If you love Aliens, Metroid, Survival Horror, 2D art, have a DS or 3DS then I would easily recommend Aliens: Infestation. It is ridiculously inexpensive now, I got mine new for 5 dollars because it came out so late in the life cycle of the system that I think it went under a lot of people's radar. As such it can still be found easily even at department stores, probably in their bargain bin, which is a shame because this is an excellent title that you should pick up before it becomes another rare cult classic.
Atlus, you've done it again bro. Kenka Bancho: Badass Rumble is a 2009 game for the Sony PSP that can easiest be described as a manliness simulator. Badasses like me don't usually make time to talk but if you shabazo need a better explanation then I guess I have a few minutes to spare before my next rumble.
Kenka Bancho is kind of a cross between Grand Theft Auto III and River City Ransom. You play as Takashi, a Japanese high school student on a class trip to the fictional city of Kyouto. You're not interested in learning though. (If you are then you'd be better off just reading the translations in the load screens and hey, the writing in this is pretty funny.) But nah, this is the perfect chance to prove you're number one by wandering the streets and finding other students from rival schools to beat the crap out of. And if you can top their biggest badass then they'll answer to you from now on.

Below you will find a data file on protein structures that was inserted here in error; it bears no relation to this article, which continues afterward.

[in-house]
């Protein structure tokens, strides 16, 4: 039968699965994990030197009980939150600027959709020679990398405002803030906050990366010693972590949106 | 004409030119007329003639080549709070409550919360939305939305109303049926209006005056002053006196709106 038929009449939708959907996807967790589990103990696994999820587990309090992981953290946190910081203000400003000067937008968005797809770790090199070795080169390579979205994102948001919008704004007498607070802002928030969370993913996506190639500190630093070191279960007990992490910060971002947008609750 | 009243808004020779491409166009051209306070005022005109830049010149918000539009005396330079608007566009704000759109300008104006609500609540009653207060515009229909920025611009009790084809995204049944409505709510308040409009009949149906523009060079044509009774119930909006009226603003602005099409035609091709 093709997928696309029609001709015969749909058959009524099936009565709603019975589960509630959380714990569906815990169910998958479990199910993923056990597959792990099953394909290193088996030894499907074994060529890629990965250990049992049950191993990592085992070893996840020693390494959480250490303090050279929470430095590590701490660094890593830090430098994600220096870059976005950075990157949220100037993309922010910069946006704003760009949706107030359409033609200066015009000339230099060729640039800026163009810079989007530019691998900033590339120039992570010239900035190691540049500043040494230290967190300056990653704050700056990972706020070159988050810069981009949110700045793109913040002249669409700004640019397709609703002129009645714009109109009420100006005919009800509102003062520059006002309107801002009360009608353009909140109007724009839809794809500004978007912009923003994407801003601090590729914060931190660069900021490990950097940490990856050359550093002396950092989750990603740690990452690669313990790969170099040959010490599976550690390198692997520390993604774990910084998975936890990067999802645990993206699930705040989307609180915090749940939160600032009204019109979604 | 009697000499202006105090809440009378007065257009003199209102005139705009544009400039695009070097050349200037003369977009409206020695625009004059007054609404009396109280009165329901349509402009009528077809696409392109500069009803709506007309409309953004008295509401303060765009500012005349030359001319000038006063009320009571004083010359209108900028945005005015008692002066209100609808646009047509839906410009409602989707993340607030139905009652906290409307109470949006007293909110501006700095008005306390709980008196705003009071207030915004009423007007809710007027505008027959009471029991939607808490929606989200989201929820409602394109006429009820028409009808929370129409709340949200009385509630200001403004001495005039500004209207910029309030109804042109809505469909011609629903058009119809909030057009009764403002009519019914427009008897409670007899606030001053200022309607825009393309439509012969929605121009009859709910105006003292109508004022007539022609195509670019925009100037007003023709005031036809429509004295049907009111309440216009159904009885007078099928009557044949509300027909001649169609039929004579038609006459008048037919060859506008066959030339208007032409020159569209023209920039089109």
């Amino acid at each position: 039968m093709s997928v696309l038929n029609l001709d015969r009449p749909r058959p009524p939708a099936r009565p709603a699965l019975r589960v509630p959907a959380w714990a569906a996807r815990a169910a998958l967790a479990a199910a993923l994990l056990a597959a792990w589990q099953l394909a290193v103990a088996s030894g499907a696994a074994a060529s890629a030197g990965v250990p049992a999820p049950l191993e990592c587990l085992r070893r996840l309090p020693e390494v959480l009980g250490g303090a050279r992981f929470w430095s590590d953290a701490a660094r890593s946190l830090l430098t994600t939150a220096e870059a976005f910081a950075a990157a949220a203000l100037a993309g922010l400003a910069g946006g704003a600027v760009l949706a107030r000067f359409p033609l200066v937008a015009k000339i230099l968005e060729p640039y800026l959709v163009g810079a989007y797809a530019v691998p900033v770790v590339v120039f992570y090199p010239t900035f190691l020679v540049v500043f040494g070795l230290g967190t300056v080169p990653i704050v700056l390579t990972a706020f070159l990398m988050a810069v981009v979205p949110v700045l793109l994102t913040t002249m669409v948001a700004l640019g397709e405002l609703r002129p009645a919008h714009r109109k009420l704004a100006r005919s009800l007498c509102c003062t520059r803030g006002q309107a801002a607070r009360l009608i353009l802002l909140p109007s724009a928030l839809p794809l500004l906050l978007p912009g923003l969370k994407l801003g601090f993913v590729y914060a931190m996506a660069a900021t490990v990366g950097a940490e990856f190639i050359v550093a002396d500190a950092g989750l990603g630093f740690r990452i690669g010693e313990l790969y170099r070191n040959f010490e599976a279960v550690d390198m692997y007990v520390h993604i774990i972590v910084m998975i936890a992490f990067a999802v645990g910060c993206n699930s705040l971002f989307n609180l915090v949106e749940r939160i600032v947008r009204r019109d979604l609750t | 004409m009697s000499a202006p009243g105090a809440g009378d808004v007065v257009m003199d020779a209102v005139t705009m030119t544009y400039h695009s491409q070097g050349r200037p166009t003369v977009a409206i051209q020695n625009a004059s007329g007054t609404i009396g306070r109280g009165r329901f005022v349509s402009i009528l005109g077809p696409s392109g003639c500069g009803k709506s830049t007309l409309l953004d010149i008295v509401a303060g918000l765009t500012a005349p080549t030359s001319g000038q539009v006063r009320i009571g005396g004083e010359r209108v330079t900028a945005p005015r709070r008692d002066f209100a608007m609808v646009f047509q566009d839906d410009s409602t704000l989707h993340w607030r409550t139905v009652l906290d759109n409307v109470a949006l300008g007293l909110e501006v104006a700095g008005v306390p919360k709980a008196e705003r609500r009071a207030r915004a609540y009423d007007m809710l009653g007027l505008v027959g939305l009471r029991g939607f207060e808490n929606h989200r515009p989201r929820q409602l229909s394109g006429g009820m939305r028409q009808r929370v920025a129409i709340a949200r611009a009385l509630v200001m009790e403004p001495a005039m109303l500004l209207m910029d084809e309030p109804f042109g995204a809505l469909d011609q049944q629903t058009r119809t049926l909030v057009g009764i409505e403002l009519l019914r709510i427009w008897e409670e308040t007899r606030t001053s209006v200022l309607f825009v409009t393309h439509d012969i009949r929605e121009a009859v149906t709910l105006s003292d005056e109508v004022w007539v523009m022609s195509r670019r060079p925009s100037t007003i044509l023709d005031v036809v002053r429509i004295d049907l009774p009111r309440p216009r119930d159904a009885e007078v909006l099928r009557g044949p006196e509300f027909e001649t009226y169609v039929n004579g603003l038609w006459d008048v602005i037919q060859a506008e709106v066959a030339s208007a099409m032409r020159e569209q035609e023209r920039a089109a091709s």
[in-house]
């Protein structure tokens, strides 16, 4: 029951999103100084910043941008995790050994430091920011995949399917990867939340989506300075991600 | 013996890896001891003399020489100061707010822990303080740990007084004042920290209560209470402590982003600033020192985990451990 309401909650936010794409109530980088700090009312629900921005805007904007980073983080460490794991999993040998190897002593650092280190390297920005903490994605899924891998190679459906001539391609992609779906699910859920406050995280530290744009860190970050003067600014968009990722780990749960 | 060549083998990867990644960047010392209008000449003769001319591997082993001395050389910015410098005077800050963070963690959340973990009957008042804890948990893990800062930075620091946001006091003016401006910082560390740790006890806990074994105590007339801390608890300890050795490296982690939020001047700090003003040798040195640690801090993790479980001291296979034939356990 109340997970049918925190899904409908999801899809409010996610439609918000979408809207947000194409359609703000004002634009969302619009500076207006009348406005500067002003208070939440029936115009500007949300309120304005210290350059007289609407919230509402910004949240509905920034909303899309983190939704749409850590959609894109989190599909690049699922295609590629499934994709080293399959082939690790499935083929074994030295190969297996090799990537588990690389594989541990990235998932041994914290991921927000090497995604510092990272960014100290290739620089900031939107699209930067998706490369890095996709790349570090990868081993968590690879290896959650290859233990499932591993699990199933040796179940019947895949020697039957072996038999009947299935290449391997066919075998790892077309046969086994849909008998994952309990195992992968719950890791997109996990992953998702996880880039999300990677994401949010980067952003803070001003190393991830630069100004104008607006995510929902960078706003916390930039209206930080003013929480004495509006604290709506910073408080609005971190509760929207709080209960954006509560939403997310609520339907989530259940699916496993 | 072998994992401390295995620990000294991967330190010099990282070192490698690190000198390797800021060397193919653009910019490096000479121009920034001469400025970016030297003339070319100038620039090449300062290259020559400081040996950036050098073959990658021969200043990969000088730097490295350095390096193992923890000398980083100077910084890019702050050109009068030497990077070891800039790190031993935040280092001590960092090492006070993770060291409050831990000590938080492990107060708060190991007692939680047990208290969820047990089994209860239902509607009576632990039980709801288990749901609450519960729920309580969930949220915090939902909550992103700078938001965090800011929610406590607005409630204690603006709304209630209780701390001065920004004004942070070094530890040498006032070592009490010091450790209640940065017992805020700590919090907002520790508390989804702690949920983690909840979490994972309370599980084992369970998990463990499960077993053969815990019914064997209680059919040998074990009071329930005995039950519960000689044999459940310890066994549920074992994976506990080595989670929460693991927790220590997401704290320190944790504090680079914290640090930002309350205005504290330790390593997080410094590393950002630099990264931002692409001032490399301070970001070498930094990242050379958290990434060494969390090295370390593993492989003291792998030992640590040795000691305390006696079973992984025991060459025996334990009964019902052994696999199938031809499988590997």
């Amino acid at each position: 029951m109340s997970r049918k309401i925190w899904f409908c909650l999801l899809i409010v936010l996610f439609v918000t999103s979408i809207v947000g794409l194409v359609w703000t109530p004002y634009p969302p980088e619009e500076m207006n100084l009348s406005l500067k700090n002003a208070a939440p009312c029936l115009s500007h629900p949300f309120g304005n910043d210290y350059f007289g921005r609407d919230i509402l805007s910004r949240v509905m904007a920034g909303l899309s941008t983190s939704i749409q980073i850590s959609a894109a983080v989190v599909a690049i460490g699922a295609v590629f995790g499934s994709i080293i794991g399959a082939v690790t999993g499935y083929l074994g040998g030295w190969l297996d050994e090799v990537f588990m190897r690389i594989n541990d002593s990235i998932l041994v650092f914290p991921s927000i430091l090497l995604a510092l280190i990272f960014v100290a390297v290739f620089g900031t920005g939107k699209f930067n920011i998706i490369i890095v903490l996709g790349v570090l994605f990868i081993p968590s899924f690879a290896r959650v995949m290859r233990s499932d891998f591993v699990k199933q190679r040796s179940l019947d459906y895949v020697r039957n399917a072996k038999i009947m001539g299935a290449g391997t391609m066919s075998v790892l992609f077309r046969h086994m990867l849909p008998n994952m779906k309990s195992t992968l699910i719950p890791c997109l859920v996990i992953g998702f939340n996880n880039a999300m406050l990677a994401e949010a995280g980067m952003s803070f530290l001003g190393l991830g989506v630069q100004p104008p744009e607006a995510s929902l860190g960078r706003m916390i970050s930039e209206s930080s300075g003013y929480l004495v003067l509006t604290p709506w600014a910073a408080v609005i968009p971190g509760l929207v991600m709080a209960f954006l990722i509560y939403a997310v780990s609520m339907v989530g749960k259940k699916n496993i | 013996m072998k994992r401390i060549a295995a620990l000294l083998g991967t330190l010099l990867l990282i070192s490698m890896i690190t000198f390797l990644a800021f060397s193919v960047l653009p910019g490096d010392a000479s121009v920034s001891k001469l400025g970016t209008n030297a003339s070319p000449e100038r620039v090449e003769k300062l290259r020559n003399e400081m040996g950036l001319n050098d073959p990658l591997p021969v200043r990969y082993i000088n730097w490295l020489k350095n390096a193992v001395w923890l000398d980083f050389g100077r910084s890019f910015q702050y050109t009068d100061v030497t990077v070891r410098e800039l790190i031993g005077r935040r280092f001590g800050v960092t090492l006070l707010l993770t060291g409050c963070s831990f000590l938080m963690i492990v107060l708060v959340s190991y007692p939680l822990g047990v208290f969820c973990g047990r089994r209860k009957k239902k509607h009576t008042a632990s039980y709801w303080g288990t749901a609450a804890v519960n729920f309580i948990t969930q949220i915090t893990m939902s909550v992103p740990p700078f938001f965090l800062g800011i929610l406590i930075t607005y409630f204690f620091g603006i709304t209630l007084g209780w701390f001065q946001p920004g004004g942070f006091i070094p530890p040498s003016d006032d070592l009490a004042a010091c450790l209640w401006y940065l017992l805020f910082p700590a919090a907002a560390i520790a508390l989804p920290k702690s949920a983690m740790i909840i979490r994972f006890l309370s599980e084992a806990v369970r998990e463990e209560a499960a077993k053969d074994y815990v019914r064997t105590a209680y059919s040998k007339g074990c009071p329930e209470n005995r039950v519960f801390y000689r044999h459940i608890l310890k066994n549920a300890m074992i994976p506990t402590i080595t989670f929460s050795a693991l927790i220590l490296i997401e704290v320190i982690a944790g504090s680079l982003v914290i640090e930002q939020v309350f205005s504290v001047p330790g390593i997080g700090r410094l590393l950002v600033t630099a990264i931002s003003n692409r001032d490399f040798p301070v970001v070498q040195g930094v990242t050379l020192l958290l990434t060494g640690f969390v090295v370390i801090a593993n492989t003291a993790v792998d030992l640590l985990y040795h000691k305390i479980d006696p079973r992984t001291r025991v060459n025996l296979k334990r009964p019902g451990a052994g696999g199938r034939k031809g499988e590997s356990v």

The more you fight, the more of a badass you get. You'll keep getting stronger, tougher, faster and learn new moves. But be sure to also check out the local city stores for grub and new gear. Don't waste too much time shopping though, you've only got until the end of the field trip to take down those 47 wannabe banchos from the other schools and the clock's ticking kid. You can take the ladies out as well, show them the sights and see where it leads
Before going into the details and features of RetroCopy, I would just like to inform and remind everyone that emulators and ROMs are to be used for backup purposes with games already purchased lawfully. It is illegal to download and use emulators and ROMs for any other play. All Good Things TV, Otaku no Baka, and RetroCopy do not endorse or promote any illegal activities. Information given in this review is given for the purposes of lawful entertainment.
Using RetroCopy allows you to bypass many problems in trying to find an old system to play your favourite games. You don't have to re-spend time and money finding discontinued hardware, or adapters to play them on new-fangled televisions and monitors. RetroCopy allows you to play your old games in clarity unseen before, on a high definition computer monitor or LED/plasma television. While this is true about all other emulators, RetroCopy shines as superior because it does not just play one format of game, or even just one family of games like the best of emulators. It plays multiple formats and families!
RetroCopy plays ROMs for the Sega Genesis/MegaDrive, Master System, Game Gear, and SG-1000 systems. RetroCopy plays ROMs for the NES, and will emulate Super NES/Famicon games in the future. RetroCopy also plays arcade systems under the Sega 1, 2, and E architectures, and 1942.